RM:  Which song on that record gave you the most trouble to track in the studio?  Which portion of that cut was the most bothersome to get to tape; and how long did it take you to finally nail it?

JLW:  The song that gave me the most trouble didn’t make it on the record! It’s called, “Be Still My Love”, and it just didn’t have the feel I wanted. I struggled with signing it because I picked bad key for my voice. We mixed it and everything, but I just couldn’t go through with putting on the record. It made me cringe every time I heard it.

RM:  In what ways has working with The Dirt Daubers helped you become a better solo artist?  What’s the most enjoyable aspect of getting to work with that outfit?

JLW:  I love that band. I’ve learned everything from my time on the road with those guys. I was the tour manager so I learned the business end of things, and I co-fronted the band so I gained a bit of experience performing center stage as well. We all got along really well and we became a big family.

RM:  What’s the most bizarre thing that’s ever happened to you on stage in all your years of performing?  How did you respond to that occurrence at the time, and if the same thing happened to you tonight do you think you’d react in a different manner?

JLW:  It’s hard to think of just one incident. I’m sure I’ve blocked a lot of stuff out of my mind!  We’ve played a lot of bizarre venues in the middle of nowhere to about two people. That’s a surreal experience. Not much surprises me at these shows. When you’re in a different place every night, you learn to expect the unexpected.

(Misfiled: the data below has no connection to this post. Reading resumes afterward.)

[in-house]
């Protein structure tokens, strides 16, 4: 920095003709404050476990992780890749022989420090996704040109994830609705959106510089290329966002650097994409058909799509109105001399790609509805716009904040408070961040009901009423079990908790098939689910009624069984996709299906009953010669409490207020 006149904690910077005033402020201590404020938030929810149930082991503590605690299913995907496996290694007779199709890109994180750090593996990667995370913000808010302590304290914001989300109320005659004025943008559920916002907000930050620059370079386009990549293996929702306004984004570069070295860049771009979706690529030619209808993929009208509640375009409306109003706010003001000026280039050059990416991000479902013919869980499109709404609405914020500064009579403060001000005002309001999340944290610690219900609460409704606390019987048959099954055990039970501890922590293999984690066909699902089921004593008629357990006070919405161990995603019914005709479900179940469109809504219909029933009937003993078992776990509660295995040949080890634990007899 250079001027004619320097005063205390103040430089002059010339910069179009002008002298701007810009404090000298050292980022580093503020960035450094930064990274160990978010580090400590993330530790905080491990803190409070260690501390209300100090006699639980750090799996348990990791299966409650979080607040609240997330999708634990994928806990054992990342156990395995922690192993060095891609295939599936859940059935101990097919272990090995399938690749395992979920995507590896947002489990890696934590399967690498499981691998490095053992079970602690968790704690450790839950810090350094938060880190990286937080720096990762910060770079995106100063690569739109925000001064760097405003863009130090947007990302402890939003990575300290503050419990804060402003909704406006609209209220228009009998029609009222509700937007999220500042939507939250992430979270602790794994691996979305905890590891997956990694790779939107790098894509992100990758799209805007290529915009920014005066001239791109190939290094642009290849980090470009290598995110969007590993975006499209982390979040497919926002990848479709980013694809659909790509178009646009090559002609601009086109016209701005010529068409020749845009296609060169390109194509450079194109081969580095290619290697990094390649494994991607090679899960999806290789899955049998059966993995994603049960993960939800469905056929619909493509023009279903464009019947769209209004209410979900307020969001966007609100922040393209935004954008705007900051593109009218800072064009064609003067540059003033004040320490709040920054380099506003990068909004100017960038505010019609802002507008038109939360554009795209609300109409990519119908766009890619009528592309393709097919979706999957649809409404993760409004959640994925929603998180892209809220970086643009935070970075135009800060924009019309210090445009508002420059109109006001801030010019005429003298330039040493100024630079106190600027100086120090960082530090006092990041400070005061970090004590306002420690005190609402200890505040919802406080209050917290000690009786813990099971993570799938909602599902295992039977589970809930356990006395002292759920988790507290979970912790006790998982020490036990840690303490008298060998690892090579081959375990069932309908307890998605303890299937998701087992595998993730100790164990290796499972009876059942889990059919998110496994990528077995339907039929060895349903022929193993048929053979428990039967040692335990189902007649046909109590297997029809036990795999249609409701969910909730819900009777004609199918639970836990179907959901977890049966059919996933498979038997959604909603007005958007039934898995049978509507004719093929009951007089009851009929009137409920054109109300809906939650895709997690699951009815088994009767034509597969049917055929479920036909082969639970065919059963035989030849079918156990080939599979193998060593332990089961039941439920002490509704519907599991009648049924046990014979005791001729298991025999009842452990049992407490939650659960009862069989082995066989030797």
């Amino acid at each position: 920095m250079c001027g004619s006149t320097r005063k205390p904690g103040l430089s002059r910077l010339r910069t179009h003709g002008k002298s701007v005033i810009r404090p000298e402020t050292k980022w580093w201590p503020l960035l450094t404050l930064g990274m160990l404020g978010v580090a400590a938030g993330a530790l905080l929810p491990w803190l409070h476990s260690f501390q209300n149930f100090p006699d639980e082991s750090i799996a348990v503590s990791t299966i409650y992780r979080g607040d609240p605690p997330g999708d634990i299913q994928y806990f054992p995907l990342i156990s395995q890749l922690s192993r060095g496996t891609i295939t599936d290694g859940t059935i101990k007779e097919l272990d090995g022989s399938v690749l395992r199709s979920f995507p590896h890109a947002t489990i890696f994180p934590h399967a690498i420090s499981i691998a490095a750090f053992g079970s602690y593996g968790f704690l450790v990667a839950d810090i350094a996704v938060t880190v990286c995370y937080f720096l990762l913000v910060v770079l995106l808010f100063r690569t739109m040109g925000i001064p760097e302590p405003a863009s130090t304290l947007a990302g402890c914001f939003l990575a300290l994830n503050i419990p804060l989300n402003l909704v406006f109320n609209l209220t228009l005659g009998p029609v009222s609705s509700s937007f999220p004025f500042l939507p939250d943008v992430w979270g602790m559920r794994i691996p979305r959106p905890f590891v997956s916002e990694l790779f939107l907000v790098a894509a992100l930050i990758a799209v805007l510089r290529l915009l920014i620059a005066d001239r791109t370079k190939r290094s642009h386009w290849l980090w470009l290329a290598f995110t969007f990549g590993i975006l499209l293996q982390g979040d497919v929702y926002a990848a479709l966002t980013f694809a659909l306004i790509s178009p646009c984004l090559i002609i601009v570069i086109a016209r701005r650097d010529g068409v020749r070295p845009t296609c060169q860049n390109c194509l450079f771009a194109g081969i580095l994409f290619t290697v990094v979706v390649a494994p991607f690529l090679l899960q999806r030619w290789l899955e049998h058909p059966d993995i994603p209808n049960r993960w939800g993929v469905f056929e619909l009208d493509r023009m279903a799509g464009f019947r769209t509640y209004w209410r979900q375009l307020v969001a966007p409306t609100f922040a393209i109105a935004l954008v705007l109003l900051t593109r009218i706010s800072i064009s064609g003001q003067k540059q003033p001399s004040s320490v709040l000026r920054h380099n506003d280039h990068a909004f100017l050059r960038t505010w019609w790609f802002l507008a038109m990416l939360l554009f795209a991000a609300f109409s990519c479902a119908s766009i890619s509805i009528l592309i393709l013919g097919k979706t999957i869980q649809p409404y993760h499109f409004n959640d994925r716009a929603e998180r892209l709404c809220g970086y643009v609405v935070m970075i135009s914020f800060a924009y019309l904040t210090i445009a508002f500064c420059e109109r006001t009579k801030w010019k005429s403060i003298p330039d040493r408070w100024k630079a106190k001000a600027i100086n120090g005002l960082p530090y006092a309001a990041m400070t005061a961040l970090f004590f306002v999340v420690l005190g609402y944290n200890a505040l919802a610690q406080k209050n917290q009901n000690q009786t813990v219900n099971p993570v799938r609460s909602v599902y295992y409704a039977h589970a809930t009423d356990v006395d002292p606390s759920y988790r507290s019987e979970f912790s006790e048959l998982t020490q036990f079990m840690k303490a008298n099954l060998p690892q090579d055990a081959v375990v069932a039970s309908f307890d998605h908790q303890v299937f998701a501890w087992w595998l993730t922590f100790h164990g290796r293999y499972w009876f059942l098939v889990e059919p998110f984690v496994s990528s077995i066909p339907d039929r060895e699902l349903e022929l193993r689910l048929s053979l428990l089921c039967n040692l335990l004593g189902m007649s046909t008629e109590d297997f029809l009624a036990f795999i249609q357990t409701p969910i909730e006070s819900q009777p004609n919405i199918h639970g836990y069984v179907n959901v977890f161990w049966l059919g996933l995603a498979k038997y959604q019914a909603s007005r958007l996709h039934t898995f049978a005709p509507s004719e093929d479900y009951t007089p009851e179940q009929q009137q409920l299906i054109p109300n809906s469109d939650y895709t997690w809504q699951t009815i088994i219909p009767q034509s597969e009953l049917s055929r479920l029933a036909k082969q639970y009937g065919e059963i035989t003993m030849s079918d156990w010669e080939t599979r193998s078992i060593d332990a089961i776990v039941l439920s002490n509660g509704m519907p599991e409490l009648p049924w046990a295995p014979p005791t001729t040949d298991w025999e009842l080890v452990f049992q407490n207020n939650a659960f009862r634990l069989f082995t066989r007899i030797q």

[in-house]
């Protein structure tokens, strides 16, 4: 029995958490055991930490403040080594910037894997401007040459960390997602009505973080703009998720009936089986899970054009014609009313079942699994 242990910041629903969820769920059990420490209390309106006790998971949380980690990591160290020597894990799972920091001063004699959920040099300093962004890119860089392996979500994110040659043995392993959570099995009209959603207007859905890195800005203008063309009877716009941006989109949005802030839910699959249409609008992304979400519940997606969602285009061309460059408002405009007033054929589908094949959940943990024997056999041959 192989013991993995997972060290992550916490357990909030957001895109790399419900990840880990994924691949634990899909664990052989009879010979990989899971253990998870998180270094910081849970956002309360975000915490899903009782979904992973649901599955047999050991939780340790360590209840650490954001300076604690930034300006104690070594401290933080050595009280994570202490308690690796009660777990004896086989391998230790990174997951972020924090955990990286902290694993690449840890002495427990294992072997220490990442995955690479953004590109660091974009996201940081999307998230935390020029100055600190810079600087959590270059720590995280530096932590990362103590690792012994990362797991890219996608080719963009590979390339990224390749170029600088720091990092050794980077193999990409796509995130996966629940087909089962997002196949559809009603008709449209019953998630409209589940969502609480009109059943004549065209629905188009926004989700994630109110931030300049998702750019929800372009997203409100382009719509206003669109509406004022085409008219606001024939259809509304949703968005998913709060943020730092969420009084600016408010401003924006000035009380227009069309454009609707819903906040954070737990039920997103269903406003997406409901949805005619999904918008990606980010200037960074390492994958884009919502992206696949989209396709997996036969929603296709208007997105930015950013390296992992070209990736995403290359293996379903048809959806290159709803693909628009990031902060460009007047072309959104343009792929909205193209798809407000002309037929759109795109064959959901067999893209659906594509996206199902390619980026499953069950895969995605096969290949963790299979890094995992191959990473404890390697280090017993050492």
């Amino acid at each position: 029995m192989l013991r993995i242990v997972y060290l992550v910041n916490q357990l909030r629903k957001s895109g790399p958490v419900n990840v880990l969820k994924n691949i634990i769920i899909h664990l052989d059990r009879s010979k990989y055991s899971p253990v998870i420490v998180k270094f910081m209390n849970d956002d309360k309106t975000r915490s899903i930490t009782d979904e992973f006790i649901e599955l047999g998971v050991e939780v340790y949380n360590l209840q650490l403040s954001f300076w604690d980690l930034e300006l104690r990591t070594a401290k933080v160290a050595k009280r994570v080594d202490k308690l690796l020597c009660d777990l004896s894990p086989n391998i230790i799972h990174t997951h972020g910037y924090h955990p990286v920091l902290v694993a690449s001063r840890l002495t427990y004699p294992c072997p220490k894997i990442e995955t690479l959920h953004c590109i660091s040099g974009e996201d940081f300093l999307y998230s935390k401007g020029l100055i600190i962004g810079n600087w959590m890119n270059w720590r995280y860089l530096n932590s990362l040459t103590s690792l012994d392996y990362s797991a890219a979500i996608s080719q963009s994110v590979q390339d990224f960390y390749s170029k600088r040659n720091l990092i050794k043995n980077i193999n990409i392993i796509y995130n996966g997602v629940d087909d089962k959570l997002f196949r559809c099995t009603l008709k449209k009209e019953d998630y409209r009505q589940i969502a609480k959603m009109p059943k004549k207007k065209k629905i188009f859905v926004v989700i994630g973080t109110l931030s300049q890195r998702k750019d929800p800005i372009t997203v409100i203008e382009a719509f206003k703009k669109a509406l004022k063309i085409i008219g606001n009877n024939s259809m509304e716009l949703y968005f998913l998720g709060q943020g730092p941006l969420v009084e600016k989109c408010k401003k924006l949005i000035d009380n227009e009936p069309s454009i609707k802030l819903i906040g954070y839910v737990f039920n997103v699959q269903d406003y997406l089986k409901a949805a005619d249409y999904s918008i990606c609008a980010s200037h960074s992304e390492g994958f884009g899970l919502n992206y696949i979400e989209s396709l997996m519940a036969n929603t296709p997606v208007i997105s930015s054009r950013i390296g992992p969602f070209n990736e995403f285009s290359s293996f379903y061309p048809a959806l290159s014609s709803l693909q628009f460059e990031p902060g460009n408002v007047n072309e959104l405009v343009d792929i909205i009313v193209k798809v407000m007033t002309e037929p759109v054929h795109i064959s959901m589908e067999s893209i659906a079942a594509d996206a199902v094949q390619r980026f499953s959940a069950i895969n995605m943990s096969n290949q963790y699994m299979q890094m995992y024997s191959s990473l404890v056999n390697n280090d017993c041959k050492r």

RM:  Are you using the upright at all on this tour, or are you pretty much sticking to the Gretsch?  Do you feel as if it’s easier to sing while playing one of those two instruments as opposed to the other?

JLW:  It’s all electric bass live. I really love having the freedom to move around on stage as opposed to being stuck to the upright. It’s definitely easier to sing and play the electric for me.

RM:  Is there any specific project – musical or otherwise – that you would really like to take on but you haven’t had the time to do so just yet?  Do you think that ten years from now you’ll be able to say that you have completed that undertaking?

JLW: I want to get back into drawing comics. It’s been awhile since I’ve done anything with drawing and I really miss it. I think I’d like to make that my goal. I’ll need you to follow up with me in ten years to make sure I’ve done it!

RM:  What’s up for you in the remainder of 2015 and beyond?  Anything big in the works that we should know about?

JLW:  Lots of touring! I just want to play as much as I can. I hope people dig what they hear and keep coming out to the shows!

Official Website:  http://www.jessicaleewilkes.com/

Jessica on Facebook:  https://www.facebook.com/Jessicaleewilkes

Jessica on Instagram:  https://instagram.com/jessicaleewilkes

Jessica on Twitter:  https://twitter.com/jessicaleewilx

Once again thanks for visiting First Order Historians and enjoying more of the internet’s finest in user generated content.


Leave a Comment